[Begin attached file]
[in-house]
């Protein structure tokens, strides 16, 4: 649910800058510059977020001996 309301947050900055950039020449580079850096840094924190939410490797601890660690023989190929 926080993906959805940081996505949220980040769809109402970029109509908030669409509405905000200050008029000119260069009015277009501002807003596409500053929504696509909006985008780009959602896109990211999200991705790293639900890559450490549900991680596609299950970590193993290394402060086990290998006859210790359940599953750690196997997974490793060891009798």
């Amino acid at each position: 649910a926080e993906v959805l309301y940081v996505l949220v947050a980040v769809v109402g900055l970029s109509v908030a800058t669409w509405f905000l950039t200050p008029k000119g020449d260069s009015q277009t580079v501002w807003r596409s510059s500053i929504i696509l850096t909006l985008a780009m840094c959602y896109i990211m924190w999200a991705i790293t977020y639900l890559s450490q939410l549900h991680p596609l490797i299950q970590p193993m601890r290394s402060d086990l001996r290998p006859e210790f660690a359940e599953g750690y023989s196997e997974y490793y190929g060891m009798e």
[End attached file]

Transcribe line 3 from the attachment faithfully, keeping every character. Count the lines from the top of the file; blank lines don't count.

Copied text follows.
């Amino acid at each position: 649910a926080e993906v959805l309301y940081v996505l949220v947050a980040v769809v109402g900055l970029s109509v908030a800058t669409w509405f905000l950039t200050p008029k000119g020449d260069s009015q277009t580079v501002w807003r596409s510059s500053i929504i696509l850096t909006l985008a780009m840094c959602y896109i990211m924190w999200a991705i790293t977020y639900l890559s450490q939410l549900h991680p596609l490797i299950q970590p193993m601890r290394s402060d086990l001996r290998p006859e210790f660690a359940e599953g750690y023989s196997e997974y490793y190929g060891m009798e």